Tuesday, June 30, 2009

UK MPs expenses

Unless you've been living under a rock for the past three or four months, you've heard about the UK Members of Parliament (MPs) expenses scandal. The statistics on the MPs expenditure for the 2007/2008 financial year are here. The total expenses for some 644 MPs were about £160 million, equivalent to roughly US$ 260 million. This works out to an average of approximately US$400,000 per MP per annum, all inclusive.

This is rather cheap if you ask me. Consider, by contrast, the cost of a single African politician. Taking some hypothetical but realistic figures: Let's say the politician is the president of an African country that produces 300,000 barrels of oil per day. And let's say the spot price of a barrel of oil is US$50 and that the production cost per barrel is US$20. That gives profits of US$9 million per day or US$3.285 billion per annum. Let's suppose, conservatively, that said politician takes 10% of these profits as his own. That's US$328.5 million per godfather per annum. Nice work if you can get it. Now, I hasten to add, that this scenario is not necessarily typical of 53 African nations, but it's certainly not unheard of.

The big lesson, of course, for African countries is how politicians in the UK are being held to account even for such "small" sums of money.

Update (9 July 2009): Perhaps not so farfetched after all...

Monday, June 29, 2009

Eight Year Old Questions

Over the weekend my eight year son asked me two questions:
  1. Why are clouds white?
  2. Why is the moon cold?

Update: After thinking about question (2) a little bit, I was puzzled and so after the initial post I went back and asked him "But how do you know the moon is cold?" "Because it's cold at night." Oh, ok, I get it: The hot sun "comes out" during the day and warms up the earth and the "cold" moon "comes out" during the night and cools it down. Interesting.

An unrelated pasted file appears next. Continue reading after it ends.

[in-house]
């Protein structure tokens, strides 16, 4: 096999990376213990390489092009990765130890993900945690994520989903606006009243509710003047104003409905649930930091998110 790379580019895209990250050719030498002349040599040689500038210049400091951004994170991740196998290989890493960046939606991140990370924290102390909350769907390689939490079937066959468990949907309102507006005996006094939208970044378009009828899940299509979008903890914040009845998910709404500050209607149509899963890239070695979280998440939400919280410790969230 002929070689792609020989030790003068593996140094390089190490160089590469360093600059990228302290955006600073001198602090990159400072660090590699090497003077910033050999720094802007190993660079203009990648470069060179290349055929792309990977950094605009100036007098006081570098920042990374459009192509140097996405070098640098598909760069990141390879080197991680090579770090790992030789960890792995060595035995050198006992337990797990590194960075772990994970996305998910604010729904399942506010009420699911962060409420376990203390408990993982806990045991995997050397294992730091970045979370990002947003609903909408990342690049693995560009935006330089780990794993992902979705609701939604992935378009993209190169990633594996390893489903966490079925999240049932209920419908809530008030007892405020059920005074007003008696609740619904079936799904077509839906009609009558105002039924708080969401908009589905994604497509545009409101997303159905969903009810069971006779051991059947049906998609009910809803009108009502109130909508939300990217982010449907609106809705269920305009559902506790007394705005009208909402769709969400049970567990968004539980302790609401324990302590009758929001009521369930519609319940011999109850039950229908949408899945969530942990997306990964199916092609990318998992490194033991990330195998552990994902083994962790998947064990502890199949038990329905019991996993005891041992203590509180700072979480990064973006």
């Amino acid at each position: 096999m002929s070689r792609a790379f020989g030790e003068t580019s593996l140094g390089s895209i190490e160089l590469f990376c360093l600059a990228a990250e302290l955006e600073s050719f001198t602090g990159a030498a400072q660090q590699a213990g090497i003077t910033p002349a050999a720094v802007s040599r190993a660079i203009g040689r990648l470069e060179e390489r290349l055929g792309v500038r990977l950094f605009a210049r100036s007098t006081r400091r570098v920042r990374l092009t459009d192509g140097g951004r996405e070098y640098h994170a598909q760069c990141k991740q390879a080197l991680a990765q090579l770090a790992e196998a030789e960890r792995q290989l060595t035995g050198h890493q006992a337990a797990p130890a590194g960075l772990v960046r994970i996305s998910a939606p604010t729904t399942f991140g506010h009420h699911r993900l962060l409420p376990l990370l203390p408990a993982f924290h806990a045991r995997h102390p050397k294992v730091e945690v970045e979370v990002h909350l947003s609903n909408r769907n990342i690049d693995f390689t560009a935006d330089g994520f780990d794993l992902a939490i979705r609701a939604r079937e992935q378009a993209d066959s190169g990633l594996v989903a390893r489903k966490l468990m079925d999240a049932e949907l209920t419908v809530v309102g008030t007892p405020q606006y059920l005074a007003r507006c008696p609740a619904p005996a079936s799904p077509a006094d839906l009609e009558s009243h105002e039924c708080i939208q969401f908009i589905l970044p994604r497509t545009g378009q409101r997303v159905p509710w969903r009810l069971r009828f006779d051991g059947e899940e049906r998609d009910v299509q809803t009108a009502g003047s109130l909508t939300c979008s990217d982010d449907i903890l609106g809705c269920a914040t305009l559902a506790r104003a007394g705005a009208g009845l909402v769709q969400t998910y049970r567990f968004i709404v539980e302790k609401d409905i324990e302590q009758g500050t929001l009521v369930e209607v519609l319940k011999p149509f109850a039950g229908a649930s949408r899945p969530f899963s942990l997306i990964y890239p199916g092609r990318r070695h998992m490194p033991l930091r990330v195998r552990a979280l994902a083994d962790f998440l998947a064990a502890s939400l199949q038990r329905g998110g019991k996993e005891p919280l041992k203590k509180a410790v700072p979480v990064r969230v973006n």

The Man in the Arena

This quote by Theodore Roosevelt is one of my favourites:

It is not the critic who counts; not the man who points out how the strong man stumbles, or where the doer of deeds could have done them better. The credit belongs to the man who is actually in the arena, whose face in marred by dust and sweat and blood; who strives valiantly; who errs, who comes short again and again, because there is no effort without error and shortcoming; but who does actually strive to do the deeds; who knows great enthusiasms, the great devotions; who spends himself in a worthy cause; who at the best knows in the end the triumph of high achievement, and who at the worst, if he fails, at least fails while daring greatly, so that his place shall never be with those cold and timid souls who neither know victory nor defeat.
The quote is taken from a speech delivered by Roosevelt almost a century ago at the Sorbonne in Paris. His theme was Citizenship in a Republic. Here's the quote in context:

Let the man of learning, the man of lettered leisure, beware of that queer and cheap temptation to pose to himself and to others as a cynic, as the man who has outgrown emotions and beliefs, the man to whom good and evil are as one. The poorest way to face life is to face it with a sneer. There are many men who feel a kind of twister pride in cynicism; there are many who confine themselves to criticism of the way others do what they themselves dare not even attempt. There is no more unhealthy being, no man less worthy of respect, than he who either really holds, or feigns to hold, an attitude of sneering disbelief toward all that is great and lofty, whether in achievement or in that noble effort which, even if it fails, comes to second achievement. A cynical habit of thought and speech, a readiness to criticise work which the critic himself never tries to perform, an intellectual aloofness which will not accept contact with life's realities - all these are marks, not as the possessor would fain to think, of superiority but of weakness. They mark the men unfit to bear their part painfully in the stern strife of living, who seek, in the affection of contempt for the achievements of others, to hide from others and from themselves in their own weakness. The rôle is easy; there is none easier, save only the rôle of the man who sneers alike at both criticism and performance.